Roman Catholics who withhold the chalice and Eastern Orthodox who soak the bread are unfortunately, among other things, serving their congregations an incomplete sacrament. The sacrament is not only about the physical elements, but also about the symbolic actions; Roman Catholics and Eastern Orthodox have instead minimized the sacrament to receiving bread and wine in the most convenient way possible. Modern Protestants who compromise, either for the sake of a common cup (by using a straw) or for the sake of expediency, are also cutting essential corners and are robbing the congregation of the beautiful symbolism of the Lord’s Supper as it was instituted in scripture. Almost just as unfortunately, Protestant pastors who serve the Lord’s Supper without any explanation or interpretation are also guilty of stealing from the sheep whom they are supposed to be leading and for whom they are supposed to be caring. The Scriptural commands concerning the sacraments are some of the most explicit commands for church worship, yet they are sometimes the first to be dismissed due to timing, confusion, avoidance of controversy, or laziness. The right administration of the Lord’s Supper is a sign of the true church, and therefore ought to be frequently explained and celebrated as scripture has commanded.
Intinction is an unbiblical method for administering communion. The practice symbolically puts the blood back into the sacrifices and causes a muddling of the symbolism involved in the holy meal. In addition, the narratives contained in scripture do not affirm this practice. Instead, communion is to be served in two separate elements to Christians, and ought to involve both eating and drinking. Ministers are responsible to carry on the administration of the communion to the covenant community as Christ has instructed and teach the congregation the rich symbolism involved in eating the bread and drinking the wine. In this season where the church is taking a second glance at the Lord’s Supper due to the pandemic, ministers ought to value this holy sacrament, administer it well, and teach it well.
©Amy Warren. All Rights Reserved.
1. Parija Kavilanz, “Easter is Here, and So Are Disposable, Pre-Filled Communion Cups,” CNN Business, (New York, NY), Apr. 7, 2020.
2. Original Latin for the text is found in Patrologia Latinae, 8.970. The English translation by Jonathan G. Lange is found in, “Do This in Remembrance of Me,” an article presented to the Spring Pastor’s conference of the Wyoming District, May 5, 2008.
3. William H. Freestone, The Sacrament Reserved (Milwaukee, WI: Mowbray & Co., Ltd., 1917), 144.
4. See the “Ohio Presbytery Intinction Committee Report,” February 2012.
5. Robert F.Taft, “Communion Via Intinction,” Studia Liturgica 26 (1996): 229. Intinction was condemned as a sacrilege by two western Popes, Leo the Great (440–61) and Gelasius I (492–96).
6. Freestone, The Sacrament Reserved, 152.
7. Freestone, The Sacrament Reserved, 164–5.
8. Daniel Sack, Whitebread Protestants: Food and Religion in American Culture (New York: St. Martin’s Press, 2000), 31–32.
9. Sack, Whitebread Protestants, 33–34. Sack argued that initially, the individual cups were denied especially in the south because individual cups would put an end to the necessity of segregating congregations (43). In addition, he also stated that intinction was directly linked to the AIDS epidemic, and the fear that accompanied an unknown disease (52–54).
10. Sack, Whitebread Protestants, 44.
11. In 1948, the Anglican church made a formal resolution during the Lambeth Conference on intinction. The resolution stated, “there is no objection to administration of both kinds by the method of intinction where conditions require it, and that any part of the Anglican Communion by provincial regulation according to its own constitutional procedure has liberty to sanction administration by intinction as an optional alternative to the traditional method, and that the methods of intinction to be adopted or permitted should not be left to the discretion of individual priests.”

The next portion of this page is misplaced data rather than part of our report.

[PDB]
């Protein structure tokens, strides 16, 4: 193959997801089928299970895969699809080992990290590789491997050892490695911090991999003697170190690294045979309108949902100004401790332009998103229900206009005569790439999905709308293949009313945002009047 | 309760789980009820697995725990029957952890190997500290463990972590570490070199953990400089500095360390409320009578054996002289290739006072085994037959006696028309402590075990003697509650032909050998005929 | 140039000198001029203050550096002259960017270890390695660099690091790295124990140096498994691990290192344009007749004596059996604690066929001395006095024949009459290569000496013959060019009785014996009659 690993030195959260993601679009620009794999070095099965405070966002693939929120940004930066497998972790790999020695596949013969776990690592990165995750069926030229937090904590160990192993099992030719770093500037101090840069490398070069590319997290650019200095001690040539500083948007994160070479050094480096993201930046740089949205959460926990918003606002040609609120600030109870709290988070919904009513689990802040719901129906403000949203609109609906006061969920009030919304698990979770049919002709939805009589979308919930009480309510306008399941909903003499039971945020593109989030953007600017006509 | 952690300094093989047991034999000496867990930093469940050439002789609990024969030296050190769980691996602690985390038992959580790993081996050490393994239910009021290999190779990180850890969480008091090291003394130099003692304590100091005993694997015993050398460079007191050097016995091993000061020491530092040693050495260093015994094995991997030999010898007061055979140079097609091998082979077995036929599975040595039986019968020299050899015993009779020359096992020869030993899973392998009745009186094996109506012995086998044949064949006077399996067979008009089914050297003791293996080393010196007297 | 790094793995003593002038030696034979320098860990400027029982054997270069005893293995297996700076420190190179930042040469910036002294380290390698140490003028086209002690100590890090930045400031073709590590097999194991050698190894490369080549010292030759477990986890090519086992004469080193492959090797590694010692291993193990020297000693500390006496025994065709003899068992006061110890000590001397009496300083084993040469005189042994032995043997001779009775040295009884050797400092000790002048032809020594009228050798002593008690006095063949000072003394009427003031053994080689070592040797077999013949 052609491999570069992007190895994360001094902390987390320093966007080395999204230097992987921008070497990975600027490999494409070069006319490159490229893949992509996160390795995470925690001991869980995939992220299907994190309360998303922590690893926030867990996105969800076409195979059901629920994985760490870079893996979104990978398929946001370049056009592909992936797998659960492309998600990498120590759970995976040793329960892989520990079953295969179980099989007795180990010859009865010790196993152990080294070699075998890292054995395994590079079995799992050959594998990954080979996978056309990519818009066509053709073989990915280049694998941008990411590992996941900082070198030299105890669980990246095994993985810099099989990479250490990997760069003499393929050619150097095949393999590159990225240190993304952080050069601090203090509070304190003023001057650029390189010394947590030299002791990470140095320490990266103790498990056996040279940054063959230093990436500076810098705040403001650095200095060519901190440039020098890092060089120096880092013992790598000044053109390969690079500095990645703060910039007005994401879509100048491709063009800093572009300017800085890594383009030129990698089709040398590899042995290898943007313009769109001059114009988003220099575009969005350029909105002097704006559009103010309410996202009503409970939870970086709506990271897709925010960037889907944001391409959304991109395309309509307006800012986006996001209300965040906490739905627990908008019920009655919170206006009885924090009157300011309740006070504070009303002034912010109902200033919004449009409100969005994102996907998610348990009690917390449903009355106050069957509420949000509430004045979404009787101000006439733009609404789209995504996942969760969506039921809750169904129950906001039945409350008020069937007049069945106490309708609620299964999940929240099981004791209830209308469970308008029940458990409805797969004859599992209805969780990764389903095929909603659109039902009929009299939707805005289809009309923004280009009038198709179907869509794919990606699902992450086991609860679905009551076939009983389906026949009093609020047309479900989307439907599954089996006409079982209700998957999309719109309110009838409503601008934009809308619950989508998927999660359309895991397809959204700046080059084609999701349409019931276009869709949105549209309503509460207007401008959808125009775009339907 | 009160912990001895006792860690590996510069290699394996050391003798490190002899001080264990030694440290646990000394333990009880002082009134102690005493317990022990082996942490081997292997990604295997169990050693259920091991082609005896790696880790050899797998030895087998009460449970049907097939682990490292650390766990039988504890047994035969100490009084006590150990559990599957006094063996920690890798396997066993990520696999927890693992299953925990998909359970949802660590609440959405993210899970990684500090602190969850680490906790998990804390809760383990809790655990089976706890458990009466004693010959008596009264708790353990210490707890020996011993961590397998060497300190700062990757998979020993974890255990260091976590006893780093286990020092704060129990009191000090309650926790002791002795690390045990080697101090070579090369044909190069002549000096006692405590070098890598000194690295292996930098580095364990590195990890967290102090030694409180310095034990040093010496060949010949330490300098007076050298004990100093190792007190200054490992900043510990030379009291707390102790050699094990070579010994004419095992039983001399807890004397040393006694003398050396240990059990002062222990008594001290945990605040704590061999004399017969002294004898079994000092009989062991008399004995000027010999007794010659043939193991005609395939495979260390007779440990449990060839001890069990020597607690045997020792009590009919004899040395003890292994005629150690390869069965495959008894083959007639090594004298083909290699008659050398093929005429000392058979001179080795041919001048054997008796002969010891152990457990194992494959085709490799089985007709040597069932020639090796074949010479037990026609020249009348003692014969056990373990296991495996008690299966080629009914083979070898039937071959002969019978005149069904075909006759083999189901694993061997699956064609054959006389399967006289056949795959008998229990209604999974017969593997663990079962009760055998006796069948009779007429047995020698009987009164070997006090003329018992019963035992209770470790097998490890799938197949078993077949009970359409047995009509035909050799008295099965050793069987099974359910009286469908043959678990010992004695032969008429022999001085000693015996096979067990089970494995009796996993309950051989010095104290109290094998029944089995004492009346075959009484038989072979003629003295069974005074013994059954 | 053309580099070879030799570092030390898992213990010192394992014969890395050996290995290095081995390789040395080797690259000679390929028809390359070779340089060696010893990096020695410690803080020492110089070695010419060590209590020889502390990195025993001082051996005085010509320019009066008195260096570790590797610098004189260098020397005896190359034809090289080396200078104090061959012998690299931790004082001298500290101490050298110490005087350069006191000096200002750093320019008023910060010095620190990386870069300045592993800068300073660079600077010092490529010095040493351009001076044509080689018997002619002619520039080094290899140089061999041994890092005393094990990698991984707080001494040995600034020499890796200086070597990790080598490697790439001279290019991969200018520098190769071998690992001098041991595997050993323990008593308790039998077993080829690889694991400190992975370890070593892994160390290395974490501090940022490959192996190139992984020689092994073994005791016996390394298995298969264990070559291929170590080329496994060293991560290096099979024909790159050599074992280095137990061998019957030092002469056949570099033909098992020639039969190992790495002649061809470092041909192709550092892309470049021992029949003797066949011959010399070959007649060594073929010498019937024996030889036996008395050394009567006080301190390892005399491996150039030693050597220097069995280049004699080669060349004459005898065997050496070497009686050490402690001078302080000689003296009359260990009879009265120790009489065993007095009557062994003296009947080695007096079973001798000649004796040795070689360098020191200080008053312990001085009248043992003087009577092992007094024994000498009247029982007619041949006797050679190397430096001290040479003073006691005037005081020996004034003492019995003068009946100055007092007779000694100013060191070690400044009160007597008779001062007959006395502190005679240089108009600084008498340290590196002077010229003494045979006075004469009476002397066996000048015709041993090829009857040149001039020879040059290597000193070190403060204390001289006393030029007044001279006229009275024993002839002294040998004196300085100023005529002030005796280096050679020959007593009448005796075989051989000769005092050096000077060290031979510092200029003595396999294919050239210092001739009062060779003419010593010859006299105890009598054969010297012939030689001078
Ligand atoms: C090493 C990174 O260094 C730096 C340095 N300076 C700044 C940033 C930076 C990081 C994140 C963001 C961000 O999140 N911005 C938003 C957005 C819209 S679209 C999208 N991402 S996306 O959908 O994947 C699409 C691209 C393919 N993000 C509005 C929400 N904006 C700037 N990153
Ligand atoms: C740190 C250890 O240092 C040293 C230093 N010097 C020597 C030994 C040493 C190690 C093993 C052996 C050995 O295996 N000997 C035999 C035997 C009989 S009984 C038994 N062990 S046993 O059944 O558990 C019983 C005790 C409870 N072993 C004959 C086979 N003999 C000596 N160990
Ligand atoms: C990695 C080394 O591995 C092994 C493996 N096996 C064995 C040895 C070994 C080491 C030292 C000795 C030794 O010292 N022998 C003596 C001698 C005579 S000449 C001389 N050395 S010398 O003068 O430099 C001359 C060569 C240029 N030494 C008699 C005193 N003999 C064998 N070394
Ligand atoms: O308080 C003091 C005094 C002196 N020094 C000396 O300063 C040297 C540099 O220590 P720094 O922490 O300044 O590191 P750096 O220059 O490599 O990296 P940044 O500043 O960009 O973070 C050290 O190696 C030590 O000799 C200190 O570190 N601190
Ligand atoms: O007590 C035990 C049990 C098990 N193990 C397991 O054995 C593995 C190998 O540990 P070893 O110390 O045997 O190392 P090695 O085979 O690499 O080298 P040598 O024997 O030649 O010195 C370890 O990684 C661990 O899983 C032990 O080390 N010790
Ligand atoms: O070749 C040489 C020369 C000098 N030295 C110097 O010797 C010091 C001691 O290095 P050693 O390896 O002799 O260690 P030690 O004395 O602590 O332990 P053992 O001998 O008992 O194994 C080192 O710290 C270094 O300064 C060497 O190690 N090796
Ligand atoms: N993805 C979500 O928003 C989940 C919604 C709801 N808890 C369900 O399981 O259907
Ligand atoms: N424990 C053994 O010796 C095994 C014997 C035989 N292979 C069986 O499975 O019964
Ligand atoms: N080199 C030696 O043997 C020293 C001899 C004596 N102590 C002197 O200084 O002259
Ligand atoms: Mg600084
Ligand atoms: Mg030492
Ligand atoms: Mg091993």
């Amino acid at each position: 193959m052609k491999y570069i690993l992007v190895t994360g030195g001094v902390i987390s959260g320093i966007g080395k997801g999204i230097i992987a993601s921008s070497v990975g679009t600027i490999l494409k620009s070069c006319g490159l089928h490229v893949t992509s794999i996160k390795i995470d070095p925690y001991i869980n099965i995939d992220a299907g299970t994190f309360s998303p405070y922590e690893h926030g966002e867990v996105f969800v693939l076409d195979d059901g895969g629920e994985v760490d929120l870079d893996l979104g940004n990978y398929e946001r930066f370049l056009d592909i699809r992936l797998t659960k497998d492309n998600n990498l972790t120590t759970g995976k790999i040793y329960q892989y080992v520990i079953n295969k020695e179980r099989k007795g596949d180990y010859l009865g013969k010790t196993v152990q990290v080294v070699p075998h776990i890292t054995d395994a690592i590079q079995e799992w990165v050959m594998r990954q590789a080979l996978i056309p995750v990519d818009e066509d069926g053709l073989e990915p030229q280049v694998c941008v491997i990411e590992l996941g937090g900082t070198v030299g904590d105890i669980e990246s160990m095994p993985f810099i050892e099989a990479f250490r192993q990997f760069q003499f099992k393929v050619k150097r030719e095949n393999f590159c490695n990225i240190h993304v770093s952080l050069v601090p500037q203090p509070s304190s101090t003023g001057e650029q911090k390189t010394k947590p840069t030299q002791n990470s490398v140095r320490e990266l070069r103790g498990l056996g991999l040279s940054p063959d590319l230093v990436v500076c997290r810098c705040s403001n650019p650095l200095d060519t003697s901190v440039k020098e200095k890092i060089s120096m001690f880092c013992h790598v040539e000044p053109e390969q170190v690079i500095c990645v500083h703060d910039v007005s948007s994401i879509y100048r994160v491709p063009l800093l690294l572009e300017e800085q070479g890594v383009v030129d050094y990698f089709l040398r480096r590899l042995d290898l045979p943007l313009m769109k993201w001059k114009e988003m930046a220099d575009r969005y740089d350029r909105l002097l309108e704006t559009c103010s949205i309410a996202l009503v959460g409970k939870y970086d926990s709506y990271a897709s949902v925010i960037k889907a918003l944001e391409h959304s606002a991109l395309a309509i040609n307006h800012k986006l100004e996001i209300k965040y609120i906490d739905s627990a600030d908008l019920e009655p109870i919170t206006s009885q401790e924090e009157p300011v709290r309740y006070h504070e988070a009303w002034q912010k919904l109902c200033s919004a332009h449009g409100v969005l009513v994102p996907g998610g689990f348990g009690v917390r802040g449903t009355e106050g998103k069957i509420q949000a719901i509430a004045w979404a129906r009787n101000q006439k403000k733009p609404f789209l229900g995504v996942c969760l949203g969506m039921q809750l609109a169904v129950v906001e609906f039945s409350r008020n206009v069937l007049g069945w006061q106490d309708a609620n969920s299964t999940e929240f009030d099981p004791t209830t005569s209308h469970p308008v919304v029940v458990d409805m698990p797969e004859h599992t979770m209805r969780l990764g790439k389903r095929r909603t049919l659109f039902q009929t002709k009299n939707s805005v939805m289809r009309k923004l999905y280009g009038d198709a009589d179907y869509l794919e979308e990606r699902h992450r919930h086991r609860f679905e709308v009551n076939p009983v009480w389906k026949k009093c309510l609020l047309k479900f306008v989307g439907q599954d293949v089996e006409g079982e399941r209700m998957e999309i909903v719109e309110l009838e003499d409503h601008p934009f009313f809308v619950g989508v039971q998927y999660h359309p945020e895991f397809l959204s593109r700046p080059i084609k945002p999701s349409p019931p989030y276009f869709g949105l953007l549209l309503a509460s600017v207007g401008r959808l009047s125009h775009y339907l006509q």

12. Mansi, XXIV, 405.
13. Catechism of the Catholic Church, §1390.
14. Robert Cabié, The Eucharist, vol 2, (Collegeville, MN: Liturgical Press, 1986), 119. Specific instruction and allowances are listed in General Instruction of the Roman Missal, 245–46. The General Instruction of the Roman Missal states, “The Blood of the Lord may be received either by drinking from the chalice directly, or by intinction, or by means of a tube or a spoon.” (245).
15. Taft, “Communion via Intinction,” 226.
16. Taft, “Communion via Intinction,” 227. 17.
17. Hugh Wybrew, The Orthodox Liturgy: the Development of the Eucharistic Liturgy in the Byzantine Rite (Yonkers, NY: St Vladimir’s Seminary Press, 1990), 9.
18. Ernst Benz, The Eastern Orthodox Church (Piscataway, NJ: Transaction Publishers, 2008), 39.
19. Heidelberg Catechism, 79.
20. The separation and acknowledgement of the specific meaning of each of the elements is seen throughout the entire treatment of the Lord’s Supper in the Heidelberg Catechism. See also 75, 76, and 77.
21. Westminster Confession of Faith, 29.3.
22. Westminster Confession of Faith, 29.3. 23. Westminster Larger Catechism, 169.
24. Given the constraints of the essay, it is sufficient for the purposes of this essay to let John Owen represent seventeenth-century England, Witsius, seventeenth-century Netherlands, and Hodge, nineteenth-century United States.
25. John Owen, “Sermons Published 1760,” in The Works of John Owen, vol. 9, ed. William H Goold (Edinburgh: Banner of Truth Trust, 1965), 525.
26. Herman Witsius, The Economy of the Covenants Between God and Man, vol. 2, trans. William Crookshank, (Phillipsburg, NJ: P&R Publishing, 1990), 17.25.
27. Charles Hodge, Systematic Theology, vol 3., (Grand Rapids, MI: Eerdmans, 1986), 620. 28. Hodge, Systematic Theology, 620.
29. ESV Lev 17:11.
30. Walter A. Kaiser, Jr., The Book of Leviticus, Vol 1, edited by Leander E. Keck, (Nashville, TN: Abingdon Press, 1994), 1120.
31. Derek Tidball, The Message of Leviticus (Downers Grove, IL: InterVarsity Press, 2005), 209. See Matt 26:27; Mark 14:23–24.
32. Particularly on Matt 26:17–30, see John Nolland, The Gospel of Matthew (Grand Rapids, MI: Eerdmans, 2005).
33. Keister, “Intinction: An Historical, Exegetical, and Systematic-Theological,” 170.
Lane Keister, “Intinction: An Historical, Exegetical, and Systematic-Theological Examination,” Mid-America Journal of Theology 29 (2018): 169. This article has been immensely helpful in writing this paper and was foundational in my research.
34. David E. Garland, 1 Corinthians (Grand Rapids, MI: Baker, 2003), 476.
35. See 1 Corinthians 11:22, 26, 27, 28, 29.
36. Keister, “Intinction: An Historical, Exegetical, and Systematic-Theological,” 170.
©Amy Warren. All Rights Reserved.